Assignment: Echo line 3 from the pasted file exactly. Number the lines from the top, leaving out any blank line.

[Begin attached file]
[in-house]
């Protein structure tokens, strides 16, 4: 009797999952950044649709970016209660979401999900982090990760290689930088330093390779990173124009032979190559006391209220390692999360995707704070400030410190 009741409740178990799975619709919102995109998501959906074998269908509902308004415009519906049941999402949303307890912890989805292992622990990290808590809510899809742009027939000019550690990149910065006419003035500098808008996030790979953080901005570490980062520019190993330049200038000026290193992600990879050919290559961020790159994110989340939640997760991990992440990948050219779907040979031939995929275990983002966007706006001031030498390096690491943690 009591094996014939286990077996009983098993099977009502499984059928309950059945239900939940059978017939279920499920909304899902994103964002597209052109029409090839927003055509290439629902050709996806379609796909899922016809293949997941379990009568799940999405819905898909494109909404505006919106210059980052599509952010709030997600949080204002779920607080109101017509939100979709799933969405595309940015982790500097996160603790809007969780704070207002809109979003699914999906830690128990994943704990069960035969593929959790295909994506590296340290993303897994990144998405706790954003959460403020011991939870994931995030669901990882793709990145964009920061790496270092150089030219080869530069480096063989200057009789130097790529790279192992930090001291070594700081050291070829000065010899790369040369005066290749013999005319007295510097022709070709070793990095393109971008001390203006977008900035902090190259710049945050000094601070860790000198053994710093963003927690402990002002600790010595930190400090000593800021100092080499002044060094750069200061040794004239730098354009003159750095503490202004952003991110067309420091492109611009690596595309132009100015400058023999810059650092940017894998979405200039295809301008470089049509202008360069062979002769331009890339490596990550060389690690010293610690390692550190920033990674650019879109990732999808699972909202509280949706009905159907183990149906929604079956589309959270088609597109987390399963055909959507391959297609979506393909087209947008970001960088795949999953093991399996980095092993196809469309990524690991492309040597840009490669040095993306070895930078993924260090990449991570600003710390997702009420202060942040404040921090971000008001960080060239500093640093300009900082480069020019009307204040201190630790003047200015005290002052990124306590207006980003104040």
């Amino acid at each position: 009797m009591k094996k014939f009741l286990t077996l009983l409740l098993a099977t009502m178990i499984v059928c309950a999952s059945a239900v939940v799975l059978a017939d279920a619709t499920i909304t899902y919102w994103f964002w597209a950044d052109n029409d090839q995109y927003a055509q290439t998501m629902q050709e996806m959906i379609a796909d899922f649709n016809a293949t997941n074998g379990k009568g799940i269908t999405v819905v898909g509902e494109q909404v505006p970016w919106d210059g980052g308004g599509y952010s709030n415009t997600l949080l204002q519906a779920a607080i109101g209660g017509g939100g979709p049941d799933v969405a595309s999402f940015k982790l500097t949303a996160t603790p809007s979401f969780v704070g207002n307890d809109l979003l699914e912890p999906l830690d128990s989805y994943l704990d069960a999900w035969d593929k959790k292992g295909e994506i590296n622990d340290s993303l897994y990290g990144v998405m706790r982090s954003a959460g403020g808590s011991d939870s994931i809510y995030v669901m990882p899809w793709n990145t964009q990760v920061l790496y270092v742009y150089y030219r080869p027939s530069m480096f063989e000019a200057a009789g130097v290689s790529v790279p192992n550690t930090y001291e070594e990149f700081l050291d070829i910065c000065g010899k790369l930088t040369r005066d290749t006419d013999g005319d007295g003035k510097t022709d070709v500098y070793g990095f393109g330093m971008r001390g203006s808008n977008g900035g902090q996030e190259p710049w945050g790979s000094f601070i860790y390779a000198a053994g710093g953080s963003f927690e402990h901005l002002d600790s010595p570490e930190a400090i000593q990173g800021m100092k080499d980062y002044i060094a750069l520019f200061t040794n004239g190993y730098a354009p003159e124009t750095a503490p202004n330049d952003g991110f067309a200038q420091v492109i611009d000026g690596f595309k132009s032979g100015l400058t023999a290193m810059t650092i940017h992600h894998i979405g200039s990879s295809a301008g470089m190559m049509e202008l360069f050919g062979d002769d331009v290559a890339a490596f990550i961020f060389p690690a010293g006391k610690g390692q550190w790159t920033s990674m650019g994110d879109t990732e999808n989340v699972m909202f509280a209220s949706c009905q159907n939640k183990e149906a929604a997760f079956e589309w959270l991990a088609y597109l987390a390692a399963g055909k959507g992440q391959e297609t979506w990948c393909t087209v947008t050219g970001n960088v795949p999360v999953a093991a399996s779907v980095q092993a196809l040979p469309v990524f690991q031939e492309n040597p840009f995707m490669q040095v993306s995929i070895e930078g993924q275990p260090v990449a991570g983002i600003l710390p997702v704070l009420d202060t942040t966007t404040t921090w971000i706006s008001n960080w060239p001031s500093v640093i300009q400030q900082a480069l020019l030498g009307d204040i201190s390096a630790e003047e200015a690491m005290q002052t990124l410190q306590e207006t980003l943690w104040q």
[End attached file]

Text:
């Amino acid at each position: 009797m009591k094996k014939f009741l286990t077996l009983l409740l098993a099977t009502m178990i499984v059928c309950a999952s059945a239900v939940v799975l059978a017939d279920a619709t499920i909304t899902y919102w994103f964002w597209a950044d052109n029409d090839q995109y927003a055509q290439t998501m629902q050709e996806m959906i379609a796909d899922f649709n016809a293949t997941n074998g379990k009568g799940i269908t999405v819905v898909g509902e494109q909404v505006p970016w919106d210059g980052g308004g599509y952010s709030n415009t997600l949080l204002q519906a779920a607080i109101g209660g017509g939100g979709p049941d799933v969405a595309s999402f940015k982790l500097t949303a996160t603790p809007s979401f969780v704070g207002n307890d809109l979003l699914e912890p999906l830690d128990s989805y994943l704990d069960a999900w035969d593929k959790k292992g295909e994506i590296n622990d340290s993303l897994y990290g990144v998405m706790r982090s954003a959460g403020g808590s011991d939870s994931i809510y995030v669901m990882p899809w793709n990145t964009q990760v920061l790496y270092v742009y150089y030219r080869p027939s530069m480096f063989e000019a200057a009789g130097v290689s790529v790279p192992n550690t930090y001291e070594e990149f700081l050291d070829i910065c000065g010899k790369l930088t040369r005066d290749t006419d013999g005319d007295g003035k510097t022709d070709v500098y070793g990095f393109g330093m971008r001390g203006s808008n977008g900035g902090q996030e190259p710049w945050g790979s000094f601070i860790y390779a000198a053994g710093g953080s963003f927690e402990h901005l002002d600790s010595p570490e930190a400090i000593q990173g800021m100092k080499d980062y002044i060094a750069l520019f200061t040794n004239g190993y730098a354009p003159e124009t750095a503490p202004n330049d952003g991110f067309a200038q420091v492109i611009d000026g690596f595309k132009s032979g100015l400058t023999a290193m810059t650092i940017h992600h894998i979405g200039s990879s295809a301008g470089m190559m049509e202008l360069f050919g062979d002769d331009v290559a890339a490596f990550i961020f060389p690690a010293g006391k610690g390692q550190w790159t920033s990674m650019g994110d879109t990732e999808n989340v699972m909202f509280a209220s949706c009905q159907n939640k183990e149906a929604a997760f079956e589309w959270l991990a088609y597109l987390a390692a399963g055909k959507g992440q391959e297609t979506w990948c393909t087209v947008t050219g970001n960088v795949p999360v999953a093991a399996s779907v980095q092993a196809l040979p469309v990524f690991q031939e492309n040597p840009f995707m490669q040095v993306s995929i070895e930078g993924q275990p260090v990449a991570g983002i600003l710390p997702v704070l009420d202060t942040t966007t404040t921090w971000i706006s008001n960080w060239p001031s500093v640093i300009q400030q900082a480069l020019l030498g009307d204040i201190s390096a630790e003047e200015a690491m005290q002052t990124l410190q306590e207006t980003l943690w104040q």